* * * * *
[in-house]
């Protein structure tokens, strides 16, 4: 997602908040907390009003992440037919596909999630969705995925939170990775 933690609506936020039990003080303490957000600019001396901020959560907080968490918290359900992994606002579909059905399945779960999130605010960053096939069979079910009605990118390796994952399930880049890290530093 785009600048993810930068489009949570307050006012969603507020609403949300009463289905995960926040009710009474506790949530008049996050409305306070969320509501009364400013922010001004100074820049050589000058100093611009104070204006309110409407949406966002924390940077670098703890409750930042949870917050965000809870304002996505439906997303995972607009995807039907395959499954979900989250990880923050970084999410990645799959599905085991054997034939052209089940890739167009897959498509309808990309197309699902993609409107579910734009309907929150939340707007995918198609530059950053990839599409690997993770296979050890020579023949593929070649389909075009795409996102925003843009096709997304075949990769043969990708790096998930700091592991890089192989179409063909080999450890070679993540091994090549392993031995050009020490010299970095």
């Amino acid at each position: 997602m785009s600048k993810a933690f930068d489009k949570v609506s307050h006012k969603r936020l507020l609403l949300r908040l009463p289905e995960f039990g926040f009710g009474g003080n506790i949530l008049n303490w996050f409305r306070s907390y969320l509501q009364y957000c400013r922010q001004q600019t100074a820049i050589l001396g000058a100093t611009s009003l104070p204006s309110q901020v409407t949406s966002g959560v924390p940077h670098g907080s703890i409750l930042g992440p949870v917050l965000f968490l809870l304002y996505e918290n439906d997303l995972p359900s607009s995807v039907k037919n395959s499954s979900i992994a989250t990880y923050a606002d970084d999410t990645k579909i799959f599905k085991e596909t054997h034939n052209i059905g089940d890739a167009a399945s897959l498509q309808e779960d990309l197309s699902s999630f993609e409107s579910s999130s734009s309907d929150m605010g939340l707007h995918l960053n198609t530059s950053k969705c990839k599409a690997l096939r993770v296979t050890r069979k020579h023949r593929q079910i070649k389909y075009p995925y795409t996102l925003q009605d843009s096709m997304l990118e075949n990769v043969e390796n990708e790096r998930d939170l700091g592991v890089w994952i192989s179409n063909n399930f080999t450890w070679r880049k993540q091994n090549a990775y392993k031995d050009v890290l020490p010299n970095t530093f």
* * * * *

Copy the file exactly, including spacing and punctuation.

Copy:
[in-house]
């Protein structure tokens, strides 16, 4: 997602908040907390009003992440037919596909999630969705995925939170990775 933690609506936020039990003080303490957000600019001396901020959560907080968490918290359900992994606002579909059905399945779960999130605010960053096939069979079910009605990118390796994952399930880049890290530093 785009600048993810930068489009949570307050006012969603507020609403949300009463289905995960926040009710009474506790949530008049996050409305306070969320509501009364400013922010001004100074820049050589000058100093611009104070204006309110409407949406966002924390940077670098703890409750930042949870917050965000809870304002996505439906997303995972607009995807039907395959499954979900989250990880923050970084999410990645799959599905085991054997034939052209089940890739167009897959498509309808990309197309699902993609409107579910734009309907929150939340707007995918198609530059950053990839599409690997993770296979050890020579023949593929070649389909075009795409996102925003843009096709997304075949990769043969990708790096998930700091592991890089192989179409063909080999450890070679993540091994090549392993031995050009020490010299970095």
């Amino acid at each position: 997602m785009s600048k993810a933690f930068d489009k949570v609506s307050h006012k969603r936020l507020l609403l949300r908040l009463p289905e995960f039990g926040f009710g009474g003080n506790i949530l008049n303490w996050f409305r306070s907390y969320l509501q009364y957000c400013r922010q001004q600019t100074a820049i050589l001396g000058a100093t611009s009003l104070p204006s309110q901020v409407t949406s966002g959560v924390p940077h670098g907080s703890i409750l930042g992440p949870v917050l965000f968490l809870l304002y996505e918290n439906d997303l995972p359900s607009s995807v039907k037919n395959s499954s979900i992994a989250t990880y923050a606002d970084d999410t990645k579909i799959f599905k085991e596909t054997h034939n052209i059905g089940d890739a167009a399945s897959l498509q309808e779960d990309l197309s699902s999630f993609e409107s579910s999130s734009s309907d929150m605010g939340l707007h995918l960053n198609t530059s950053k969705c990839k599409a690997l096939r993770v296979t050890r069979k020579h023949r593929q079910i070649k389909y075009p995925y795409t996102l925003q009605d843009s096709m997304l990118e075949n990769v043969e390796n990708e790096r998930d939170l700091g592991v890089w994952i192989s179409n063909n399930f080999t450890w070679r880049k993540q091994n090549a990775y392993k031995d050009v890290l020490p010299n970095t530093f």